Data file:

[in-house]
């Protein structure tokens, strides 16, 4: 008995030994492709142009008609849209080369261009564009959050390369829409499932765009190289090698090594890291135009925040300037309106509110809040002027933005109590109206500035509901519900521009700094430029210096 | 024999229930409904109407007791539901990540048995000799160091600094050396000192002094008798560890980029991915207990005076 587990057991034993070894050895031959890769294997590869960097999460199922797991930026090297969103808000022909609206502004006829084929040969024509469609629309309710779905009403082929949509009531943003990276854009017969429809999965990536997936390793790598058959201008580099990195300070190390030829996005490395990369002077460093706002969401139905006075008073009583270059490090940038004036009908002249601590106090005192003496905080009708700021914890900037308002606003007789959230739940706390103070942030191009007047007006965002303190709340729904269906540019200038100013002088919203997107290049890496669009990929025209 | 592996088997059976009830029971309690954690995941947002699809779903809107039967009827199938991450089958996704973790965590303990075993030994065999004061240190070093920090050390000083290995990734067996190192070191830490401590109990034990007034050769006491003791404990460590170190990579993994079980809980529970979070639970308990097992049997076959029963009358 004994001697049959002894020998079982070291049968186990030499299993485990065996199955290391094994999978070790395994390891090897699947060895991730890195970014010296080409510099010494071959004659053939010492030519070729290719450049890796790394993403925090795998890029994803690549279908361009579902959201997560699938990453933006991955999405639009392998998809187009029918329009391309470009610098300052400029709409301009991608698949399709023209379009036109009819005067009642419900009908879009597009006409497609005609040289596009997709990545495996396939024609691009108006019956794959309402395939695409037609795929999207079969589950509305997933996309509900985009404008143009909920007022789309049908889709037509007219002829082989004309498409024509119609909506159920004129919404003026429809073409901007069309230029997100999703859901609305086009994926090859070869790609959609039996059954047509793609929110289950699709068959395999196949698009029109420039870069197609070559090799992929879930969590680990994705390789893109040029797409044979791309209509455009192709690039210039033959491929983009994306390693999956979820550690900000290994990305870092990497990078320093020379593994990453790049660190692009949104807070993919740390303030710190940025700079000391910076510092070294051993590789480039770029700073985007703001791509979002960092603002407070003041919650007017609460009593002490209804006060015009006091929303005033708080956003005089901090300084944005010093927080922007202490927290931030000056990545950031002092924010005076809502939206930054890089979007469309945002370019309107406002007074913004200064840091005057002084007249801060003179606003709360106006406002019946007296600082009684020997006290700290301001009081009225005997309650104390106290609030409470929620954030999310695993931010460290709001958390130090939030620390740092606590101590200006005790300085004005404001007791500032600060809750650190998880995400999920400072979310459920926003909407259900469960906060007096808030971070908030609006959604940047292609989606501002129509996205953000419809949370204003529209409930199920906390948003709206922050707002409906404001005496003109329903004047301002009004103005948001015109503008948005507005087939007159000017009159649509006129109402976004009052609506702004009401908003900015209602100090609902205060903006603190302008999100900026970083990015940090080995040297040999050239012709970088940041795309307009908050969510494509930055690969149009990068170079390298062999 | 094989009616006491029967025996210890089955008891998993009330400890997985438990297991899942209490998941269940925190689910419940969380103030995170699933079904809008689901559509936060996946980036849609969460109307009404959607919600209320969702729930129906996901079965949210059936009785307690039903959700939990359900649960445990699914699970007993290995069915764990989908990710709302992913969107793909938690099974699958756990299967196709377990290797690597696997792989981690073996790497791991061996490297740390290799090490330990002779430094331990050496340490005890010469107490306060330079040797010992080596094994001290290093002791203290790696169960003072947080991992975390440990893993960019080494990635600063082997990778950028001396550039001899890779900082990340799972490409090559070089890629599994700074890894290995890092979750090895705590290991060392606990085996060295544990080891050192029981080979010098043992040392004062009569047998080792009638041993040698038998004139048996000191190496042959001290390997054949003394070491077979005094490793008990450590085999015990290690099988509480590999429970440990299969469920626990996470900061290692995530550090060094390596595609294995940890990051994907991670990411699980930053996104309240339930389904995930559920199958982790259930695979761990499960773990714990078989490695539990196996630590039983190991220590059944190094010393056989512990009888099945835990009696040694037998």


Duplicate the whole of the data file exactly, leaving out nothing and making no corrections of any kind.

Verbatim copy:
[in-house]
């Protein structure tokens, strides 16, 4: 008995030994492709142009008609849209080369261009564009959050390369829409499932765009190289090698090594890291135009925040300037309106509110809040002027933005109590109206500035509901519900521009700094430029210096 | 024999229930409904109407007791539901990540048995000799160091600094050396000192002094008798560890980029991915207990005076 587990057991034993070894050895031959890769294997590869960097999460199922797991930026090297969103808000022909609206502004006829084929040969024509469609629309309710779905009403082929949509009531943003990276854009017969429809999965990536997936390793790598058959201008580099990195300070190390030829996005490395990369002077460093706002969401139905006075008073009583270059490090940038004036009908002249601590106090005192003496905080009708700021914890900037308002606003007789959230739940706390103070942030191009007047007006965002303190709340729904269906540019200038100013002088919203997107290049890496669009990929025209 | 592996088997059976009830029971309690954690995941947002699809779903809107039967009827199938991450089958996704973790965590303990075993030994065999004061240190070093920090050390000083290995990734067996190192070191830490401590109990034990007034050769006491003791404990460590170190990579993994079980809980529970979070639970308990097992049997076959029963009358 004994001697049959002894020998079982070291049968186990030499299993485990065996199955290391094994999978070790395994390891090897699947060895991730890195970014010296080409510099010494071959004659053939010492030519070729290719450049890796790394993403925090795998890029994803690549279908361009579902959201997560699938990453933006991955999405639009392998998809187009029918329009391309470009610098300052400029709409301009991608698949399709023209379009036109009819005067009642419900009908879009597009006409497609005609040289596009997709990545495996396939024609691009108006019956794959309402395939695409037609795929999207079969589950509305997933996309509900985009404008143009909920007022789309049908889709037509007219002829082989004309498409024509119609909506159920004129919404003026429809073409901007069309230029997100999703859901609305086009994926090859070869790609959609039996059954047509793609929110289950699709068959395999196949698009029109420039870069197609070559090799992929879930969590680990994705390789893109040029797409044979791309209509455009192709690039210039033959491929983009994306390693999956979820550690900000290994990305870092990497990078320093020379593994990453790049660190692009949104807070993919740390303030710190940025700079000391910076510092070294051993590789480039770029700073985007703001791509979002960092603002407070003041919650007017609460009593002490209804006060015009006091929303005033708080956003005089901090300084944005010093927080922007202490927290931030000056990545950031002092924010005076809502939206930054890089979007469309945002370019309107406002007074913004200064840091005057002084007249801060003179606003709360106006406002019946007296600082009684020997006290700290301001009081009225005997309650104390106290609030409470929620954030999310695993931010460290709001958390130090939030620390740092606590101590200006005790300085004005404001007791500032600060809750650190998880995400999920400072979310459920926003909407259900469960906060007096808030971070908030609006959604940047292609989606501002129509996205953000419809949370204003529209409930199920906390948003709206922050707002409906404001005496003109329903004047301002009004103005948001015109503008948005507005087939007159000017009159649509006129109402976004009052609506702004009401908003900015209602100090609902205060903006603190302008999100900026970083990015940090080995040297040999050239012709970088940041795309307009908050969510494509930055690969149009990068170079390298062999 | 094989009616006491029967025996210890089955008891998993009330400890997985438990297991899942209490998941269940925190689910419940969380103030995170699933079904809008689901559509936060996946980036849609969460109307009404959607919600209320969702729930129906996901079965949210059936009785307690039903959700939990359900649960445990699914699970007993290995069915764990989908990710709302992913969107793909938690099974699958756990299967196709377990290797690597696997792989981690073996790497791991061996490297740390290799090490330990002779430094331990050496340490005890010469107490306060330079040797010992080596094994001290290093002791203290790696169960003072947080991992975390440990893993960019080494990635600063082997990778950028001396550039001899890779900082990340799972490409090559070089890629599994700074890894290995890092979750090895705590290991060392606990085996060295544990080891050192029981080979010098043992040392004062009569047998080792009638041993040698038998004139048996000191190496042959001290390997054949003394070491077979005094490793008990450590085999015990290690099988509480590999429970440990299969469920626990996470900061290692995530550090060094390596595609294995940890990051994907991670990411699980930053996104309240339930389904995930559920199958982790259930695979761990499960773990714990078989490695539990196996630590039983190991220590059944190094010393056989512990009888099945835990009696040694037998």